Center Table

Written for:  Imaginary Gardens With Real Toads:  Weekend Mini-Challenge –
“Grandma’s Kitchen”  (posted by Sherry)

“For your weekend mini-challenge, re-visit your grandmother’s kitchen. Was it your safe place? Is there one item that stands out for you, when you remember being in that warm, bright room?


Tell us about it, any form, any length. Take us back there. Make us see it. How did you feel, as a child, back then, in your grandmother’s kitchen?”

Each cozy room is arranged
around the kitchen, centerpiece
of Grandma’s home life. Soon
as you enter, delightful scents
assail your nostrils, and cause
loud stomach grumbles. An
immense aluminum table fills
the room. On holidays, the table
is set, large pots and pans
simmer on the stove. On regular
visits, we sit and watch
Grandma crack eggs into a
mound of flour, like snow. She
kneads an immense ball of dough.
That wooden rolling pin has
quite the workout as the dough
begins to appear paper-thin,
nearly translucent. Dough
is stretched across table,
and is cut for noodles, or
separated into rows where

different fillings can be
used for knishes.

All the rooms wrapped
you in comfort, like
a hand-stitched quilt.
No recipes were handed
down because none were
in writing. Grandma
could not write, but
she sure could cook.

About purplepeninportland

I am a freelance poet, born and bred in Brooklyn, New York. I live with my husband, John, and two charming rescue dogs–Marion Miller and Murphy. We spent eight lovely years in Portland, OR, but are now back in New York. My goal is to create and share poetry with others who write, or simply enjoy reading poetry. I hope to touch a nerve in you, and feel your sparks as well.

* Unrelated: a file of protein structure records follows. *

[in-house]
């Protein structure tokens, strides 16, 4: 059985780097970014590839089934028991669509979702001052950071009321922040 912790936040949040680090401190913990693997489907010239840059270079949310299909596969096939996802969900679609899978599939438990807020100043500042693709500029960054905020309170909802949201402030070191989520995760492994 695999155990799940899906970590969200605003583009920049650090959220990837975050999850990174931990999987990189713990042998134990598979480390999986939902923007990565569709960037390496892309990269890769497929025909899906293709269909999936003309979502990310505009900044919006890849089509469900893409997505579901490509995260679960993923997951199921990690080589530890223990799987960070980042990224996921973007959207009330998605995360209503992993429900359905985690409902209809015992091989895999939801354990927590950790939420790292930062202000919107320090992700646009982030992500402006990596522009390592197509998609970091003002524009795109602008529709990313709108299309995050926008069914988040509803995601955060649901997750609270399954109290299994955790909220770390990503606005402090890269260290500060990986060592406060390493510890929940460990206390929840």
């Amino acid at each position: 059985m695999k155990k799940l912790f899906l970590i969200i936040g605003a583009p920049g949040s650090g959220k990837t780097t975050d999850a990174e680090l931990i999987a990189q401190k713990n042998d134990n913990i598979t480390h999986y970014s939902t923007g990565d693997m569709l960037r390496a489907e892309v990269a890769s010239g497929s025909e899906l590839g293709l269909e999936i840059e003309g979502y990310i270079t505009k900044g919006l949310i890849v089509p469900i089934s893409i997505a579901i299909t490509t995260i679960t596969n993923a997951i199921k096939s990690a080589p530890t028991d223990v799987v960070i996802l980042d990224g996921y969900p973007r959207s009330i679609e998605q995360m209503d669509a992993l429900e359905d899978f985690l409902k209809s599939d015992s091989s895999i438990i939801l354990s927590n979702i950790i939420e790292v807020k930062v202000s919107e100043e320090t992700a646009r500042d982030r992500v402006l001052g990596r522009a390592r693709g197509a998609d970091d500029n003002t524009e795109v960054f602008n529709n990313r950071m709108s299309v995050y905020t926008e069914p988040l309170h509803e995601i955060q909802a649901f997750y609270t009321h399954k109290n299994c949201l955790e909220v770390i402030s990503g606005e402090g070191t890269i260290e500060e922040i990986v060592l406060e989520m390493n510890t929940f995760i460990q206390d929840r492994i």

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26 Responses to Center Table

  1. oldegg says:

    You are right grandmas needed no recipe books. My mum had a scrap book and cut them out of magazines and pasted them there, but more than likely they were just placed between the pages and fell out if not careful!


  2. Sherry Marr says:

    Oh I am in awe at people who make their own pasta. Wow. Grandmas do love to cook! The men in our family used to say “the stove never gets cold” at my grandma’s house. And my grandkids said of me “Grandma loves to feed people!” It seems to be a legacy. You made me SEE that table, and smell the good smells.


  3. rothpoetry says:

    Nicely done Sara! Reminds me of a song by John Denver, Grandma’s Feather Bed!


  4. jaerose37 says:

    What a wonderful sense of home and contentment


  5. kanzensakura says:

    My grandmother did not write recipes either, none of us did. This is a wonderful poem full of scents of cooking, full of love.


  6. Jim says:

    Loved reading this, Sara. My grandmother’s kitchen was entered by the front door or the back door or by two doorways inside the house.
    In our house the kitchen is central and just down the garage entrance hallway is the washing area and an overflow refrigerator.
    Last night we had 17 dinner guests, eight in the breakfast room and nine in the dining room.
    But as you do, we have modern ooking and dishwashing conveniences.


  7. kim881 says:

    I love the description of Grandma cracking eggs into a ‘mound of flour, like snow’ and kneading an immense ball of dough – home-made noodles must have been delicious, and all from her handed-down and memorised recipe!


  8. Helen L Dehner says:

    Your lovely poem reminded me of watching my grandmother make biscuits ~~~ magic.


  9. Susie Clevenger says:

    Oh, such a delightful place…My mother did much of her cooking without recipes. I rarely cook from a recipe.


  10. Vivian Zems says:

    The grandmas of yesterday were made of original stuff!
    Can you imagine making pasta from scratch? I’m too lazy for that.
    I love your memories.


  11. I do love the fact that recipes not are written… it’s very much how I cook myself (mostly)


  12. Recently, I found some of my aunt’s handwritten recipes. What’s amazing is that there are only ingredients with no specific measurements. I realize now this is where I get my ‘creative’ cooking skills! This is so lovely.


  13. Margaret Elizabeth Bednar says:

    Truly heartwarming – the mound of snow is wonderful and the wooden rolling pin – the busy Grandmother in the kitchen – with no recipe! I have about 30 cookbooks (got rid of almost 60 when I moved). I also google recipes.


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